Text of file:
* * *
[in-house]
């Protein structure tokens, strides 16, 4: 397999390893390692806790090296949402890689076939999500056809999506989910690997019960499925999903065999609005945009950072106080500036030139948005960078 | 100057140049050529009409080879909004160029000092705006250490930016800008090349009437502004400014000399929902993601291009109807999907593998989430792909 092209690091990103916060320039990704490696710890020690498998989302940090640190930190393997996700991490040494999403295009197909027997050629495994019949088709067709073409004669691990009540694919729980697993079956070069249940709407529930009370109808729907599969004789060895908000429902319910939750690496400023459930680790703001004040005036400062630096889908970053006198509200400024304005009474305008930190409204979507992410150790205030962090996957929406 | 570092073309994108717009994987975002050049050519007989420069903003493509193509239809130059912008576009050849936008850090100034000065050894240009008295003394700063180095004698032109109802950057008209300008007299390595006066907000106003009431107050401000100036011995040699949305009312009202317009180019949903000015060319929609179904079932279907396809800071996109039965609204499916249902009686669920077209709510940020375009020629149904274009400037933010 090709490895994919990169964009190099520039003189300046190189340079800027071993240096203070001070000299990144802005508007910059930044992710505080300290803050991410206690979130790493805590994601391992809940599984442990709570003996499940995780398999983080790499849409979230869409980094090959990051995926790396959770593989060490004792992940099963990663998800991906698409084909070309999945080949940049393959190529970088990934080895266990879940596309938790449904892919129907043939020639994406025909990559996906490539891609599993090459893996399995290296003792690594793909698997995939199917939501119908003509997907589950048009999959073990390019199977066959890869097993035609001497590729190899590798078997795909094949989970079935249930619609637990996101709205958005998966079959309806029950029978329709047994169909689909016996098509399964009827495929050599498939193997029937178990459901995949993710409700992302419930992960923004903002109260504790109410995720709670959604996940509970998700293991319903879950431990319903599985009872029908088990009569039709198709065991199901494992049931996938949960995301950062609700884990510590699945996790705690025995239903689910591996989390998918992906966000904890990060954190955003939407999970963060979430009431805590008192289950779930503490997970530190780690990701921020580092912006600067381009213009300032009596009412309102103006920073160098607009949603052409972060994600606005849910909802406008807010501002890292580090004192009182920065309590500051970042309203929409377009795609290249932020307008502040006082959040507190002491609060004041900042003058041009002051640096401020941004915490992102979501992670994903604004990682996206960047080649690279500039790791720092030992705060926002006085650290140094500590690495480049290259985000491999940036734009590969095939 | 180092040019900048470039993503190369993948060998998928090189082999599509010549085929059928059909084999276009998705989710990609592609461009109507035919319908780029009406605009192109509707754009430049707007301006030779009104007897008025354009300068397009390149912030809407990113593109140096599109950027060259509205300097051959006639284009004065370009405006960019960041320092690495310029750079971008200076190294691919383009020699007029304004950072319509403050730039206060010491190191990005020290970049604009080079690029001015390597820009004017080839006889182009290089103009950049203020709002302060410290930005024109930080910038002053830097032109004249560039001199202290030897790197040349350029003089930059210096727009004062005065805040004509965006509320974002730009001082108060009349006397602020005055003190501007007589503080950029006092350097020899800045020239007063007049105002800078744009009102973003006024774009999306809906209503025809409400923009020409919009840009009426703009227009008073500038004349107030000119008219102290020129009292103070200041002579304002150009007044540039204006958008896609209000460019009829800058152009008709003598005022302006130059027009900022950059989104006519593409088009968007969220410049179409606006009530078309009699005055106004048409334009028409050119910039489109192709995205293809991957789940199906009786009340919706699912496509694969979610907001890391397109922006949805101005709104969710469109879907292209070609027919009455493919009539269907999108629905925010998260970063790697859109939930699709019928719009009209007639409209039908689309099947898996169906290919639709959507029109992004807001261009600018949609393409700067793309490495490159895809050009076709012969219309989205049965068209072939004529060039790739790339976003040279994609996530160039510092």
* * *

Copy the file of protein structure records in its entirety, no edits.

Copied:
[in-house]
């Protein structure tokens, strides 16, 4: 397999390893390692806790090296949402890689076939999500056809999506989910690997019960499925999903065999609005945009950072106080500036030139948005960078 | 100057140049050529009409080879909004160029000092705006250490930016800008090349009437502004400014000399929902993601291009109807999907593998989430792909 092209690091990103916060320039990704490696710890020690498998989302940090640190930190393997996700991490040494999403295009197909027997050629495994019949088709067709073409004669691990009540694919729980697993079956070069249940709407529930009370109808729907599969004789060895908000429902319910939750690496400023459930680790703001004040005036400062630096889908970053006198509200400024304005009474305008930190409204979507992410150790205030962090996957929406 | 570092073309994108717009994987975002050049050519007989420069903003493509193509239809130059912008576009050849936008850090100034000065050894240009008295003394700063180095004698032109109802950057008209300008007299390595006066907000106003009431107050401000100036011995040699949305009312009202317009180019949903000015060319929609179904079932279907396809800071996109039965609204499916249902009686669920077209709510940020375009020629149904274009400037933010 090709490895994919990169964009190099520039003189300046190189340079800027071993240096203070001070000299990144802005508007910059930044992710505080300290803050991410206690979130790493805590994601391992809940599984442990709570003996499940995780398999983080790499849409979230869409980094090959990051995926790396959770593989060490004792992940099963990663998800991906698409084909070309999945080949940049393959190529970088990934080895266990879940596309938790449904892919129907043939020639994406025909990559996906490539891609599993090459893996399995290296003792690594793909698997995939199917939501119908003509997907589950048009999959073990390019199977066959890869097993035609001497590729190899590798078997795909094949989970079935249930619609637990996101709205958005998966079959309806029950029978329709047994169909689909016996098509399964009827495929050599498939193997029937178990459901995949993710409700992302419930992960923004903002109260504790109410995720709670959604996940509970998700293991319903879950431990319903599985009872029908088990009569039709198709065991199901494992049931996938949960995301950062609700884990510590699945996790705690025995239903689910591996989390998918992906966000904890990060954190955003939407999970963060979430009431805590008192289950779930503490997970530190780690990701921020580092912006600067381009213009300032009596009412309102103006920073160098607009949603052409972060994600606005849910909802406008807010501002890292580090004192009182920065309590500051970042309203929409377009795609290249932020307008502040006082959040507190002491609060004041900042003058041009002051640096401020941004915490992102979501992670994903604004990682996206960047080649690279500039790791720092030992705060926002006085650290140094500590690495480049290259985000491999940036734009590969095939 | 180092040019900048470039993503190369993948060998998928090189082999599509010549085929059928059909084999276009998705989710990609592609461009109507035919319908780029009406605009192109509707754009430049707007301006030779009104007897008025354009300068397009390149912030809407990113593109140096599109950027060259509205300097051959006639284009004065370009405006960019960041320092690495310029750079971008200076190294691919383009020699007029304004950072319509403050730039206060010491190191990005020290970049604009080079690029001015390597820009004017080839006889182009290089103009950049203020709002302060410290930005024109930080910038002053830097032109004249560039001199202290030897790197040349350029003089930059210096727009004062005065805040004509965006509320974002730009001082108060009349006397602020005055003190501007007589503080950029006092350097020899800045020239007063007049105002800078744009009102973003006024774009999306809906209503025809409400923009020409919009840009009426703009227009008073500038004349107030000119008219102290020129009292103070200041002579304002150009007044540039204006958008896609209000460019009829800058152009008709003598005022302006130059027009900022950059989104006519593409088009968007969220410049179409606006009530078309009699005055106004048409334009028409050119910039489109192709995205293809991957789940199906009786009340919706699912496509694969979610907001890391397109922006949805101005709104969710469109879907292209070609027919009455493919009539269907999108629905925010998260970063790697859109939930699709019928719009009209007639409209039908689309099947898996169906290919639709959507029109992004807001261009600018949609393409700067793309490495490159895809050009076709012969219309989205049965068209072939004529060039790739790339976003040279994609996530160039510092």